New Jersey motorists would pay about $300 more per year for gasoline under legislation proposed by Assembly Transportation Committee Chairman John Wisniewski to raise $1.25 billion annually for highways.
Just two weeks after telling law enforcement officials at the State Intelligence Summit about a high risk of a terrorist strike in the U.S., New York homeland security chief Jerome Hauer is planning his departure from the state job he has held since October 2011, according to people in the administration.
Parents, students and school officials have joined a national protest in which states have repealed their graduation test requirements, postponed the consequences of testing for the Common Core and rolled back the number of required exams.
With the midterm elections behind him, President Barack Obama said he was ready to take executive action to prevent many undocumented immigrants from being deported, which analysts said could benefit Texas’ agricultural, construction and service industries.
Many Kansas educators say they fear a shortfall in state revenue—down $46.5 million from estimates since July—will mean cuts to education, which makes up more than half the state’s budget.
The controversial plan to raise $46 million for streets has taken several forms during discussion, including a flat fee on businesses and an income tax.
What did Democratic Gov.-elect Gina Raimondo make of Robert J. Healey, the Cool Moose Party founder, pulling in 21.4 percent of the vote, while spending just $36, compared with her $5.4 million? “People are disgusted,” she said, “and they have every reason to be.”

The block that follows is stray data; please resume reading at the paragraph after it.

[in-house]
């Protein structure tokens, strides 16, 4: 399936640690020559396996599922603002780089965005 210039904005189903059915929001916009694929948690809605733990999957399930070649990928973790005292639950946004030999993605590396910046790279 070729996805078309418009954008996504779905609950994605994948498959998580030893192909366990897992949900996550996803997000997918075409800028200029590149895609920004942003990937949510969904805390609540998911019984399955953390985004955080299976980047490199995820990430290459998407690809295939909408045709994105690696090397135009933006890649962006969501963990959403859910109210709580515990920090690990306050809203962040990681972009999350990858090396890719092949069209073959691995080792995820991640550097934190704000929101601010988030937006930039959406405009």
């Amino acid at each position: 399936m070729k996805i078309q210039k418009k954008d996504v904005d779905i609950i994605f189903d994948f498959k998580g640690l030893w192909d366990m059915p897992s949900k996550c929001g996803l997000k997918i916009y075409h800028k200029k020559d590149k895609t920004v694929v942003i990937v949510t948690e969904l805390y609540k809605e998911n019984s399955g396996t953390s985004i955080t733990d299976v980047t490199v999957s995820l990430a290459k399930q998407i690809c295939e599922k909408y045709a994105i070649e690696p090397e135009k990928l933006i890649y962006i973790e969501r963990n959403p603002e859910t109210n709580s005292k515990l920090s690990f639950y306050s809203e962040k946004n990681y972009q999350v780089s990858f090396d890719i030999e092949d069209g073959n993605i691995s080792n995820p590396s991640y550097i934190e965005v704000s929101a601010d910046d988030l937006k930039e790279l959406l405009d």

Two state senators are seeking assurances from the secretary of Veterans Affairs that the new “Veterans Choice” program will let participants choose where they seek medical care outside the VA health system.
While manufacturing in Wisconsin represents about one in five jobs, it is pulling in more than 20 percent of state business incentives—an approach that some economists say may be short-sighted.
Republican Gov. Bobby Jindal’s administration has made dramatic adjustments to state worker health care benefits for 2015 after tremendous public outcry and a threat of at least one lawsuit over next year’s health insurance offerings.
That assessment by Joe Cluster, the state party’s executive director, followed a decisive win by Republican Gov.-elect Larry Hogan and gains for Republican members of the General Assembly.
A series of allegations against a former doctor could spark a change in medical malpractice lawsuits in South Dakota.
Enrollment for West Virginia’s public four-year colleges and universities decreased by 1.6 percent in the last year, and has steadily declined the past four years.
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